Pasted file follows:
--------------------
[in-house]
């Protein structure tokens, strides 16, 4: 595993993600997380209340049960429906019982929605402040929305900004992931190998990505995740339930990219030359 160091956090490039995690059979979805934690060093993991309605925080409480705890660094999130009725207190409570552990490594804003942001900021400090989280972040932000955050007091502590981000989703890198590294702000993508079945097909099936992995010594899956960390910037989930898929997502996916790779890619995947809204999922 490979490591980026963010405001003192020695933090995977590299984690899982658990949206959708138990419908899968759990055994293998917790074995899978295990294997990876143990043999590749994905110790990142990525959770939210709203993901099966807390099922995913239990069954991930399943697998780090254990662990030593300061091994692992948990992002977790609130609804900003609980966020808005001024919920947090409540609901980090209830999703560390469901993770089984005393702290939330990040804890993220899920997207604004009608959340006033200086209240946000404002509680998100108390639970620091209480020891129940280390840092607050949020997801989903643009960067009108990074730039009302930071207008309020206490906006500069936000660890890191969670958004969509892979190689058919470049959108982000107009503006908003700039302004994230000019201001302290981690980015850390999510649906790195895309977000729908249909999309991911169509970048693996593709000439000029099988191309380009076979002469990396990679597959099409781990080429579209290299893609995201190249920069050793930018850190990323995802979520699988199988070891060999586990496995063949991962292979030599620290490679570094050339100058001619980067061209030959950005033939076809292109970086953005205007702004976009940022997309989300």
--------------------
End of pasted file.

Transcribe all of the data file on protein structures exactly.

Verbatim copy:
[in-house]
């Protein structure tokens, strides 16, 4: 595993993600997380209340049960429906019982929605402040929305900004992931190998990505995740339930990219030359 160091956090490039995690059979979805934690060093993991309605925080409480705890660094999130009725207190409570552990490594804003942001900021400090989280972040932000955050007091502590981000989703890198590294702000993508079945097909099936992995010594899956960390910037989930898929997502996916790779890619995947809204999922 490979490591980026963010405001003192020695933090995977590299984690899982658990949206959708138990419908899968759990055994293998917790074995899978295990294997990876143990043999590749994905110790990142990525959770939210709203993901099966807390099922995913239990069954991930399943697998780090254990662990030593300061091994692992948990992002977790609130609804900003609980966020808005001024919920947090409540609901980090209830999703560390469901993770089984005393702290939330990040804890993220899920997207604004009608959340006033200086209240946000404002509680998100108390639970620091209480020891129940280390840092607050949020997801989903643009960067009108990074730039009302930071207008309020206490906006500069936000660890890191969670958004969509892979190689058919470049959108982000107009503006908003700039302004994230000019201001302290981690980015850390999510649906790195895309977000729908249909999309991911169509970048693996593709000439000029099988191309380009076979002469990396990679597959099409781990080429579209290299893609995201190249920069050793930018850190990323995802979520699988199988070891060999586990496995063949991962292979030599620290490679570094050339100058001619980067061209030959950005033939076809292109970086953005205007702004976009940022997309989300």